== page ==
The focus of our research is to identify mechanisms underpinning the biological embedding of stress, or ‘how stress gets under the skin’, and its effect on health and aging. Our research integrates the disciplines of molecular genetics, endocrinology, neurobiology and psychology. We employ multiple behavioral, physiological and molecular measurements to describe the stress response and its sequelae by using longitudinal observational studies and laboratory-based experiments. The goal of our research is to pinpoint behavioral and molecular targets for public health observation and clinical treatments aimed at understanding and mitigating the consequences of stress on health and aging.
Funded projects and collaborations of note include:
1) A recently funded NIH P50 grant, NIH CAPSTONE Center for Multidisciplinary Research and Training in Child Abuse and Neglect (P50HD089922) (Noll PI, Shalev Co-I, and in partnership with Pennsylvania’s Department of Human Services). A main goal of this center grant is to recruit a prospective cohort of 1,200 maltreated and comparison children, aimed at elucidating the multiple etiological processes believed to play a role in the onset and maintenance of adverse health outcomes for victims. Our lab receives blood, urine and saliva samples for processing and analysis. We are testing telomere length, telomerase activity, mitochondria-related markers, inflammatory cytokines and urine levels of catecholamine (epinephrine and norepinephrine), as well as omics measures of metabolomics and RNA sequencing.
(2) A recently funded NIH R21 grant, Temporal Genomics Mechanisms Underlying Disease and Aging (AG055621) (Shalev PI, Ram and Albert Co-Is). The goal of this project is to identify genomic mechanisms involved in young adults’ response to stress, as moderated by early adversity. Specifically, we are testing whether individuals exposed to early-life adversity show dysregulated changes in gene expression (via RNA sequencing) in response to a well-established laboratory stressor, compared with a no-stress condition, and compared with individuals without exposure to early adversity.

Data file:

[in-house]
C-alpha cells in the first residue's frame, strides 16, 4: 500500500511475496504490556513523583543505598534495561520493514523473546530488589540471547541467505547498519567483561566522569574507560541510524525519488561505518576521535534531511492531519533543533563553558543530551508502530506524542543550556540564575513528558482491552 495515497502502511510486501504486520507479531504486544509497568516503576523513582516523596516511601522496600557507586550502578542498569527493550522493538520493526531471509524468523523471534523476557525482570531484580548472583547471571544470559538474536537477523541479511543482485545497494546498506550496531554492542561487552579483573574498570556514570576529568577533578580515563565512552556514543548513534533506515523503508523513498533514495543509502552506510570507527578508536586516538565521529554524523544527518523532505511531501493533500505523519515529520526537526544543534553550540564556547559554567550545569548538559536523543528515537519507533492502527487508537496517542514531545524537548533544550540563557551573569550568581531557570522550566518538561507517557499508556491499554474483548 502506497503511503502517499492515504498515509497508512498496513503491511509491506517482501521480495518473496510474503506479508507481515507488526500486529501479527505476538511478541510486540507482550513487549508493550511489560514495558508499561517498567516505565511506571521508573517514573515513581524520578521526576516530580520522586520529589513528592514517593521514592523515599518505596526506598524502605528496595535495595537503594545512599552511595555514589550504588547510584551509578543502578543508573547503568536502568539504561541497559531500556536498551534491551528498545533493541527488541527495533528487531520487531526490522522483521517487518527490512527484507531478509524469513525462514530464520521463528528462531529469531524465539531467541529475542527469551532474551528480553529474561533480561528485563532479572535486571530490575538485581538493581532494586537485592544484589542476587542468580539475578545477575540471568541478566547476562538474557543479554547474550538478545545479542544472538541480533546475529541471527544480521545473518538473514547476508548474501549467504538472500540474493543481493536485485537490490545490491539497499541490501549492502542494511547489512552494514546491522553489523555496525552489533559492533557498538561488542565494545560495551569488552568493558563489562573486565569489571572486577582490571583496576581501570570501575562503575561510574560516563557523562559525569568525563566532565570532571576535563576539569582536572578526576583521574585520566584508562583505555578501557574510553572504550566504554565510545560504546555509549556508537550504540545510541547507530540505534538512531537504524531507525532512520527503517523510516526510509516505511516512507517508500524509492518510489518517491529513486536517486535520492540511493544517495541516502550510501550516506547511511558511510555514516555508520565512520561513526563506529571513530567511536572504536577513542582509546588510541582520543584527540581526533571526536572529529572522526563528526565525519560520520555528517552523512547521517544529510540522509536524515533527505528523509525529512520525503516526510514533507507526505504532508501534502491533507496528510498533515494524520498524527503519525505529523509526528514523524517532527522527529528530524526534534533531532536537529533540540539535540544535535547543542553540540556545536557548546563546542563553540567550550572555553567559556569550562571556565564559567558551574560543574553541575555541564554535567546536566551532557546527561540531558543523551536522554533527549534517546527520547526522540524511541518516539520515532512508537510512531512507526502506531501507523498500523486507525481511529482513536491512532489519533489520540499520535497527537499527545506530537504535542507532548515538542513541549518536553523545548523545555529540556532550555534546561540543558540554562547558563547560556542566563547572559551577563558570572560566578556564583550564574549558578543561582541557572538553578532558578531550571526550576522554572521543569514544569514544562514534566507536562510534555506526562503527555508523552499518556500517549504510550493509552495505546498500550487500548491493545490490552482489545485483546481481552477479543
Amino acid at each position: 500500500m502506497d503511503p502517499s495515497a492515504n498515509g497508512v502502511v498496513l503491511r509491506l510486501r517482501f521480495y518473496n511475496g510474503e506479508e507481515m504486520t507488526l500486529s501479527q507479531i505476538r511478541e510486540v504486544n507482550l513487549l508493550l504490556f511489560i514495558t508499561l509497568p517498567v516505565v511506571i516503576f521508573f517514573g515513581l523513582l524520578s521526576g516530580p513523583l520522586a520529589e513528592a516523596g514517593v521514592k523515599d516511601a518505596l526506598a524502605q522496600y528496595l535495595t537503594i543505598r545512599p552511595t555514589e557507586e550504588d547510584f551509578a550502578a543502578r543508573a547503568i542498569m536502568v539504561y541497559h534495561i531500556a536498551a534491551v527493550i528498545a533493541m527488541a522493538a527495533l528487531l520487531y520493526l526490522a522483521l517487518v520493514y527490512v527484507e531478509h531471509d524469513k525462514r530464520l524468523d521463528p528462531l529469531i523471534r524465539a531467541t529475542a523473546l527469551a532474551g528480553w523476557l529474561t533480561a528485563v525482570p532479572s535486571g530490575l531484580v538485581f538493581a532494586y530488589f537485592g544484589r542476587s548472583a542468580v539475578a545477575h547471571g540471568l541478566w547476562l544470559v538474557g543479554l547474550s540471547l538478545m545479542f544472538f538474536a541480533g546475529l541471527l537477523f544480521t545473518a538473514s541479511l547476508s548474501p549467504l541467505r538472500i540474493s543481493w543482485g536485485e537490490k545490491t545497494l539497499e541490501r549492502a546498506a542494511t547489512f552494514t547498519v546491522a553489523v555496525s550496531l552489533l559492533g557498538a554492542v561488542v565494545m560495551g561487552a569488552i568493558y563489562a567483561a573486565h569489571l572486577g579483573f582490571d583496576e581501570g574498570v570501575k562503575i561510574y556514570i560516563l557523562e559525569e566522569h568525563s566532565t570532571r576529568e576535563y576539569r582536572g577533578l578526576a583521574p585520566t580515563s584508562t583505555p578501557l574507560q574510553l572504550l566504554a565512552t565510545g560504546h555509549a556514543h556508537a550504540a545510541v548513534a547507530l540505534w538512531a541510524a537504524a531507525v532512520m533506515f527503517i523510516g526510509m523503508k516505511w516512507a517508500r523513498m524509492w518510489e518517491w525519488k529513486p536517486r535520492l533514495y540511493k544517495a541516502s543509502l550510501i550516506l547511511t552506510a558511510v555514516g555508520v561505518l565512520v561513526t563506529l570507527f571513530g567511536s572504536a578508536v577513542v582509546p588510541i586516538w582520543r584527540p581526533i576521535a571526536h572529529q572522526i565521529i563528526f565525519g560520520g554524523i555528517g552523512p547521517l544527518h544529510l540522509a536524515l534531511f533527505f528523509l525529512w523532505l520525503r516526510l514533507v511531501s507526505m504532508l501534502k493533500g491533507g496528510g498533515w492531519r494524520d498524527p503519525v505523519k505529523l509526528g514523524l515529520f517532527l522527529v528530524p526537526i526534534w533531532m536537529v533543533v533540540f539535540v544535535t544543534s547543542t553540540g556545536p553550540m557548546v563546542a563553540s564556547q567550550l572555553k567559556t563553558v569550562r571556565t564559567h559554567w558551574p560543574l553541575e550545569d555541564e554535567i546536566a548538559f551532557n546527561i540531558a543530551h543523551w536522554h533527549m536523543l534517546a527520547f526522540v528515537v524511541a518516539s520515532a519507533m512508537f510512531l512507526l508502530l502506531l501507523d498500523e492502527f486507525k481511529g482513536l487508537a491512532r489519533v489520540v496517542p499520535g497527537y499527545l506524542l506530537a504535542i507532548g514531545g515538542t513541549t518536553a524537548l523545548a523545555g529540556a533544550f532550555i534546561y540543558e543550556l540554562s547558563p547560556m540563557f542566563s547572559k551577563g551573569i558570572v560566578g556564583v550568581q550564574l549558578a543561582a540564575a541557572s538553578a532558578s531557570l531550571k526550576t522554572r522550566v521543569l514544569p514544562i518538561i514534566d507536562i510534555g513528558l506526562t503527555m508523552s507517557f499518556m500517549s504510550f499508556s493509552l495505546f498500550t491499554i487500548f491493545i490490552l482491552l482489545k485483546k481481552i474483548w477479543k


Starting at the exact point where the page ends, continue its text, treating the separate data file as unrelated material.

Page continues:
(3) An SSRI-funded project, Intergenerational Transmission of Trauma? Testing Cellular Aging in Mothers Exposed to Sexual Abuse and Their Children (Shalev PI, Noll Co-I). The overarching goal is to test the hypothesis of intergenerational transmission of trauma by measuring cellular aging in both mothers and children, members of the Female Growth and Development Study. Specifically, we are testing telomere length in mothers exposed to sexual abuse and their children.
(4) A CTSI-funded project, Complex interactions of behavior, genes, and environment in the multi-system characterization of the effects of sleep loss on health, cardio-metabolic disease risk, cognition, and the epigenome (Chang PI, Shalev Co-I). Its aim is to comprehensively characterize cardio-metabolic, cognitive, genomic, and epigenetic effects of sleep insufficiency in a controlled laboratory setting. Our role is to assist with the collection and sorting of blood samples for epigenetic methylation and whole-genome expression analysis. For this study, we are further investigating specific type of cells including monocytes and lymphocytes.
(5) A project funded by the Sara van Dam Foundation, Biological embedding of early-life experiences: How early-life experiences impact childhood development and can accelerate aging (Beijers, Radboud University, Netherlands PI, Shalev Co-I). Its aim is to test early-life factors associated with children’s socio-emotional development, cognition, and pubertal development. This includes biological-embedding mechanisms underlying this link. These research questions are being investigated in the Dutch BIBO-study (Basal Influences on the Baby Development): a prospective study in which 193 mothers and their children are followed from pregnancy until the last assessment at age 10. We are conducting all telomere length testing in children at both age 6 and 10 (N=170).
(6) A new BBH-funded project Integrating Dynamic Cellular Mechanisms with Momentary Assessments of Emotions (Shalev PI, Smyth and Lanza Co-Is). Day-to-day life affects biological processes, and vice versa, which in turn can influence health and aging processes over time. This research is being done to find out how morning gene expression in midlife adults affect how negative and positive emotions vary throughout the day using ecological momentary assessments. We further collect indicators of perceived stress levels to test whether past, present and anticipatory stress moderate the association between gene expression and emotions.